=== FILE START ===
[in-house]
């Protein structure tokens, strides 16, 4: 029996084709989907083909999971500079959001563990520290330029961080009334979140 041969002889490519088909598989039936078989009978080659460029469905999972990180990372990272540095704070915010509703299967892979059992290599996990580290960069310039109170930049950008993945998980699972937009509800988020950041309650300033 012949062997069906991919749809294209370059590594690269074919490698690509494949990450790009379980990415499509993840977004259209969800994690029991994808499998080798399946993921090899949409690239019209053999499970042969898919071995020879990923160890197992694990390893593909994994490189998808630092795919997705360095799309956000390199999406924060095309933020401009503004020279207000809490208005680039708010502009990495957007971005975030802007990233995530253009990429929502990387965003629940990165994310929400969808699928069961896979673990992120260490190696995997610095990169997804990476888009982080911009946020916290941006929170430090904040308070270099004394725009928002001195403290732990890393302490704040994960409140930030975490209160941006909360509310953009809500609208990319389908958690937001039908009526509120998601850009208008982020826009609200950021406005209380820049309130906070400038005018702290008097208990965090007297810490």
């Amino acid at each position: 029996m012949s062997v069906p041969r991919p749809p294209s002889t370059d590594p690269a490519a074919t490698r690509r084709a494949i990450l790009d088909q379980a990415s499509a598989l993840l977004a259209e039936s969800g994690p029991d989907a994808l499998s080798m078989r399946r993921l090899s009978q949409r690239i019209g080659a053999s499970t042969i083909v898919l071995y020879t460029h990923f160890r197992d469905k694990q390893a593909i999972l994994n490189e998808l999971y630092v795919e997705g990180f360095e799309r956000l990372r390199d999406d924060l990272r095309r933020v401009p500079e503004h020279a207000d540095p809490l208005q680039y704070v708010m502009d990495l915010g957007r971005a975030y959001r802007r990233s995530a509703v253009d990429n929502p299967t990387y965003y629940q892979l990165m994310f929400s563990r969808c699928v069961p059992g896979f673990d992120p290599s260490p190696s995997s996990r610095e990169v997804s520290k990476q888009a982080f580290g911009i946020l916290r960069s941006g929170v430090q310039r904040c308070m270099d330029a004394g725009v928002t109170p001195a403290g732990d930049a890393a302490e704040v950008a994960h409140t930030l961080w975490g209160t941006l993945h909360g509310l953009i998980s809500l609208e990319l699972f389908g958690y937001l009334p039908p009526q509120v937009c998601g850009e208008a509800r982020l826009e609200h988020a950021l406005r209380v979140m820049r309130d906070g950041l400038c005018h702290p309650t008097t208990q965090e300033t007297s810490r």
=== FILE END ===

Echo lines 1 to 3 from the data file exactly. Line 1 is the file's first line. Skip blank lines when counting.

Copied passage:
[in-house]
């Protein structure tokens, strides 16, 4: 029996084709989907083909999971500079959001563990520290330029961080009334979140 041969002889490519088909598989039936078989009978080659460029469905999972990180990372990272540095704070915010509703299967892979059992290599996990580290960069310039109170930049950008993945998980699972937009509800988020950041309650300033 012949062997069906991919749809294209370059590594690269074919490698690509494949990450790009379980990415499509993840977004259209969800994690029991994808499998080798399946993921090899949409690239019209053999499970042969898919071995020879990923160890197992694990390893593909994994490189998808630092795919997705360095799309956000390199999406924060095309933020401009503004020279207000809490208005680039708010502009990495957007971005975030802007990233995530253009990429929502990387965003629940990165994310929400969808699928069961896979673990992120260490190696995997610095990169997804990476888009982080911009946020916290941006929170430090904040308070270099004394725009928002001195403290732990890393302490704040994960409140930030975490209160941006909360509310953009809500609208990319389908958690937001039908009526509120998601850009208008982020826009609200950021406005209380820049309130906070400038005018702290008097208990965090007297810490």
């Amino acid at each position: 029996m012949s062997v069906p041969r991919p749809p294209s002889t370059d590594p690269a490519a074919t490698r690509r084709a494949i990450l790009d088909q379980a990415s499509a598989l993840l977004a259209e039936s969800g994690p029991d989907a994808l499998s080798m078989r399946r993921l090899s009978q949409r690239i019209g080659a053999s499970t042969i083909v898919l071995y020879t460029h990923f160890r197992d469905k694990q390893a593909i999972l994994n490189e998808l999971y630092v795919e997705g990180f360095e799309r956000l990372r390199d999406d924060l990272r095309r933020v401009p500079e503004h020279a207000d540095p809490l208005q680039y704070v708010m502009d990495l915010g957007r971005a975030y959001r802007r990233s995530a509703v253009d990429n929502p299967t990387y965003y629940q892979l990165m994310f929400s563990r969808c699928v069961p059992g896979f673990d992120p290599s260490p190696s995997s996990r610095e990169v997804s520290k990476q888009a982080f580290g911009i946020l916290r960069s941006g929170v430090q310039r904040c308070m270099d330029a004394g725009v928002t109170p001195a403290g732990d930049a890393a302490e704040v950008a994960h409140t930030l961080w975490g209160t941006l993945h909360g509310l953009i998980s809500l609208e990319l699972f389908g958690y937001l009334p039908p009526q509120v937009c998601g850009e208008a509800r982020l826009e609200h988020a950021l406005r209380v979140m820049r309130d906070g950041l400038c005018h702290p309650t008097t208990q965090e300033t007297s810490r």